Taxpayers are lending students about $15billion at this point, of which at least 1/2billion will not be repaid according to OSAP, or triple that according to the student union. Just under 1/4 billion is budgeted for grants, going by the federal info, and adjusting for the provincial 40% share. This is on top of the direct cost of 5 times what tuition brings in, or about 37billion for Canada 14.7billion Ontario. Compare this to 80billion (or 121 billion for Health depending on source). Or 190billion for Social Services. No time to resolve discrepancies. Any way you look at it though, the kids are getting the short end of the stick. At the other end, is the bankers, who benefit no matter what happens, especially when bailouts are preferred over bank failure. Signs of a bubble forming in student loans is becoming more alarming. The systemic failures come later.

This source outlines more details of how universities are funded: "Provincial and territorial governments provide most of the direct funding for public education in Canada (45 percent). The balance of public postsecondary education income is obtained from tuition fees (21 percent), sale of goods and services (14.6 percent), federal government (9.3 percent), investment income (2.7 percent), and other income including philanthropic contributions (7.4 percent).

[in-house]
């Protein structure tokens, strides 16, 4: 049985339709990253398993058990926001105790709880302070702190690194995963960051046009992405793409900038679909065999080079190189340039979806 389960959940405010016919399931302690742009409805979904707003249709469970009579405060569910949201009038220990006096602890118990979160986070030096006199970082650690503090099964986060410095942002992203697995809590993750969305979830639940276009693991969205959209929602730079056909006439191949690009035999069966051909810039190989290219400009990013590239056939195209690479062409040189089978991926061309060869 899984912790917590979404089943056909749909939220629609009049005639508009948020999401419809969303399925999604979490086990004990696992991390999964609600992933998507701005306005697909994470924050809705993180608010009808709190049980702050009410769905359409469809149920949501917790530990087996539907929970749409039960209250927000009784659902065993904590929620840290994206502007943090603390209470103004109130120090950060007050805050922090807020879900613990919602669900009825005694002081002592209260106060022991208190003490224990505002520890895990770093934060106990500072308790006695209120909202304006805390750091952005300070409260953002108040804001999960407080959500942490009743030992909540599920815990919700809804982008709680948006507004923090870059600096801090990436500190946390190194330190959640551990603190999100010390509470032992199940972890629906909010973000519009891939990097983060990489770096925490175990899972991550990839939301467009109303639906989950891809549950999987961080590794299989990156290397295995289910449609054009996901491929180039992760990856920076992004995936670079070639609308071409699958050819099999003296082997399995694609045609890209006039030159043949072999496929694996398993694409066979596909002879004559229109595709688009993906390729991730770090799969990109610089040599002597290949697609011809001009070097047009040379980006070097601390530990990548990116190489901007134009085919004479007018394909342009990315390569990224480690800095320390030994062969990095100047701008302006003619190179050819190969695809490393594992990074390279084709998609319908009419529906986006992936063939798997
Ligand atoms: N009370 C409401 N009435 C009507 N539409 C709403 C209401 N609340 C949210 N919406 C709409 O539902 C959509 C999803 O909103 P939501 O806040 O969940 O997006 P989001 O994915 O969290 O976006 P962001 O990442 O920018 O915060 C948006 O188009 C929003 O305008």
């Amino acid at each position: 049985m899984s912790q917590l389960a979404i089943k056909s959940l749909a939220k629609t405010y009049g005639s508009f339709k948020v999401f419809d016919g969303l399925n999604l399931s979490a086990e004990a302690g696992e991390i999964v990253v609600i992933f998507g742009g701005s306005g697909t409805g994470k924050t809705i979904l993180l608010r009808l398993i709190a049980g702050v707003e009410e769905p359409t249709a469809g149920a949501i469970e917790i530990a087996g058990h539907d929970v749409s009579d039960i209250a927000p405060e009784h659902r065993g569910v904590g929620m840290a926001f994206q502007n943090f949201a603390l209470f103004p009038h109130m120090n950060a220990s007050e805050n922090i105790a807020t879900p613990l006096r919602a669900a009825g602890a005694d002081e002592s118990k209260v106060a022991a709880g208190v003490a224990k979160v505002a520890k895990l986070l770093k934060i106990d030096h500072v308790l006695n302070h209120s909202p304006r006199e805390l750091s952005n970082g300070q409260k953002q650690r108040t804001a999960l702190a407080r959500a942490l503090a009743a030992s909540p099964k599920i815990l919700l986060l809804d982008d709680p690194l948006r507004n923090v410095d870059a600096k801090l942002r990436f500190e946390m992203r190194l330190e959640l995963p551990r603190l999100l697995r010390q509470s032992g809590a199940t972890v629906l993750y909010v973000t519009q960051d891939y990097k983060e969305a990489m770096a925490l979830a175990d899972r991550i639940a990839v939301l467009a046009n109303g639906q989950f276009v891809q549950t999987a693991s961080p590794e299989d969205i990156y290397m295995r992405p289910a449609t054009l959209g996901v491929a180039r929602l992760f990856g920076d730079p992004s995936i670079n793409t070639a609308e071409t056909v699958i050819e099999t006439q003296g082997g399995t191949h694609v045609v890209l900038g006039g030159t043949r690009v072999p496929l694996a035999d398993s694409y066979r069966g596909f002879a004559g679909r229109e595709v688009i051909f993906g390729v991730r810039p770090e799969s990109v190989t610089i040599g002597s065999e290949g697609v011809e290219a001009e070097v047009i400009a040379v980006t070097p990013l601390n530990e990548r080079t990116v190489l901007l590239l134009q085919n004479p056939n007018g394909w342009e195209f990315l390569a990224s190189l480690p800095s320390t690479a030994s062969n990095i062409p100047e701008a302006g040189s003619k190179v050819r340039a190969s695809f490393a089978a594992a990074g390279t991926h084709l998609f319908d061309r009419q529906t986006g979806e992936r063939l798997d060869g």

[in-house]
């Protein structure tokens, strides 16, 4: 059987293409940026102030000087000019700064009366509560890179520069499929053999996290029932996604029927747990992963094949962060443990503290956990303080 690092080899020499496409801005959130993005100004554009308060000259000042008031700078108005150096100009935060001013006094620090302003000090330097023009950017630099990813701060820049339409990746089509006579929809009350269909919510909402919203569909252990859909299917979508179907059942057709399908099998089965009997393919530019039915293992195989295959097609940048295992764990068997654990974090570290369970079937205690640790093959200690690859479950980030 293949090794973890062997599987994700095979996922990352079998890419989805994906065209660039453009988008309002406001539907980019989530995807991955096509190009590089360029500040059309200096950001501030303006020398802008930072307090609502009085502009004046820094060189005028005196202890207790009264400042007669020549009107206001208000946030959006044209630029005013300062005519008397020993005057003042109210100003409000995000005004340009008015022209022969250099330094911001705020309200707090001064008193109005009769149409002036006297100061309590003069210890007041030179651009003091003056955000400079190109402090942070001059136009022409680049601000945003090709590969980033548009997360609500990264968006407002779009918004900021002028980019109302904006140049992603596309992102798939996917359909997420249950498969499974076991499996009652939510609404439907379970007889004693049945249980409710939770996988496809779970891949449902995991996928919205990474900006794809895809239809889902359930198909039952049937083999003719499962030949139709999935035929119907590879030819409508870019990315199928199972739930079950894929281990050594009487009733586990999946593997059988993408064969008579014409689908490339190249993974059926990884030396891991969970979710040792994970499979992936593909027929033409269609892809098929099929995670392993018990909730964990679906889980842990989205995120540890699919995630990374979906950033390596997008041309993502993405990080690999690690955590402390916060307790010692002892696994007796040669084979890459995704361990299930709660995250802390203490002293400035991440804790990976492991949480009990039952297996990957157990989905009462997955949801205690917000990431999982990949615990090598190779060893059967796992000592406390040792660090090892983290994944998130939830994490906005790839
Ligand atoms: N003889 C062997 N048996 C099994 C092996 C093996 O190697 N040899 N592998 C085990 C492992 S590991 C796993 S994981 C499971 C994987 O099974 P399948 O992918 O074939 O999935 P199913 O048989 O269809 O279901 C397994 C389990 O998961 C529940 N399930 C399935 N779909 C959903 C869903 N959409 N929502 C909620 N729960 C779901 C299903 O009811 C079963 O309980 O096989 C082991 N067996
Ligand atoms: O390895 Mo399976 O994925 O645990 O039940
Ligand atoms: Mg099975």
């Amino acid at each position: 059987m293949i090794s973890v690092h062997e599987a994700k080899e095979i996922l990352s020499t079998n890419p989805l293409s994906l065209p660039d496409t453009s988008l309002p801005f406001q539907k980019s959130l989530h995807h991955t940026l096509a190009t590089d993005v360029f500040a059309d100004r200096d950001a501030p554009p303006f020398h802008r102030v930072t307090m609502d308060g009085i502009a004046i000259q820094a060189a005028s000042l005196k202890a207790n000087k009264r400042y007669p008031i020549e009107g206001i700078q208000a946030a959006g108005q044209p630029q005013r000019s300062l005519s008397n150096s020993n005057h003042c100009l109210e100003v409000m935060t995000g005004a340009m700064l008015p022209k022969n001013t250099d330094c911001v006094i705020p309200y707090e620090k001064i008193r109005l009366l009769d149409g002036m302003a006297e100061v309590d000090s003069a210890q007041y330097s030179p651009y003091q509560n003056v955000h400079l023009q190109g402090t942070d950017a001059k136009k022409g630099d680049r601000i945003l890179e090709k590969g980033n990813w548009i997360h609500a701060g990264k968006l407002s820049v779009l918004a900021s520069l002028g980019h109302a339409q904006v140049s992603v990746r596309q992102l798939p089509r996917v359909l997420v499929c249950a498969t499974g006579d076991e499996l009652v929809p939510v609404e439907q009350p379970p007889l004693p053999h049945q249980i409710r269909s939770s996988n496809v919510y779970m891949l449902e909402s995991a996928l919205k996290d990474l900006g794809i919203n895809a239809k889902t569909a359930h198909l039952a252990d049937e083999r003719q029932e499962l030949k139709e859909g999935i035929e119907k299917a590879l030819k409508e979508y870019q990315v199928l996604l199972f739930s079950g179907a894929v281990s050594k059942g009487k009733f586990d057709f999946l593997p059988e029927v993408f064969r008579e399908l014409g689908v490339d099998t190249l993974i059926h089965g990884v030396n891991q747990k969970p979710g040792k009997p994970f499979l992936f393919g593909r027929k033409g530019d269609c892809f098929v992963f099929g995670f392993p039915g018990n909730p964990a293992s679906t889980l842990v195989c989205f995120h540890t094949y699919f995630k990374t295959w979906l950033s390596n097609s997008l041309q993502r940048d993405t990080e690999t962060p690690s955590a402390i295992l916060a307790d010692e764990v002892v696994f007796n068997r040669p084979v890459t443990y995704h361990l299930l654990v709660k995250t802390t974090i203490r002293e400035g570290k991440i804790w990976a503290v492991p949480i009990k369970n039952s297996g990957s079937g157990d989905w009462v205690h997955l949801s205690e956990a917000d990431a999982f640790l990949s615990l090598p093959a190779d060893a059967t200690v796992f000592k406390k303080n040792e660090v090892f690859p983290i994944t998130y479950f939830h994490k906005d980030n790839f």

The view from 50,000 feet suggests we may be in a gigantic bubble, formed by the combination of easy tax dollar infusions to universities, insatiable demand (and willingness to pay) from students squeezed by ever inflating job requirements for the deflating list of good jobs that haven't (yet) been outsourced to China, and oldsters who wont (or can't) fade away. Signs of the bubble's imminent collapse are the aforementioned employment losses and the wobbling of student loan infrastructure.

I hope these numbers, random and inconsistent as they might be, are helpful in framing the issue for parents and other readers. In the next part, I have a look at OSAP in more detail and try to figure out if this is a good thing for our kids. Stay tuned :-)

Jan 10, 2011

Bob Green Innes

PS. Like anybody researching a topic, the researching is never done. What we need, which I may or may not get around to, is to produce graphs showing how the situation has changed over my lifetime. Here are my suspicions:

  • Tuition has increased let's say 10 times since 1970
  • Education funding has increased less than health and welfare/ social
  • Official inflation is less, true inflation is more
  • Wages have not kept pace, After tax wages are even worse
  • Summer job availability and remuneration has declined in real terms, even to the point of volunteerism
  • Therefore students are borrowing more in real terms
  • Unless there are other compensating factors
  • Which probably means students are having more difficulty paying off loans
  • Unless taxpayers are helping more
  • Which means the bureaucracy has probably grown in size and cost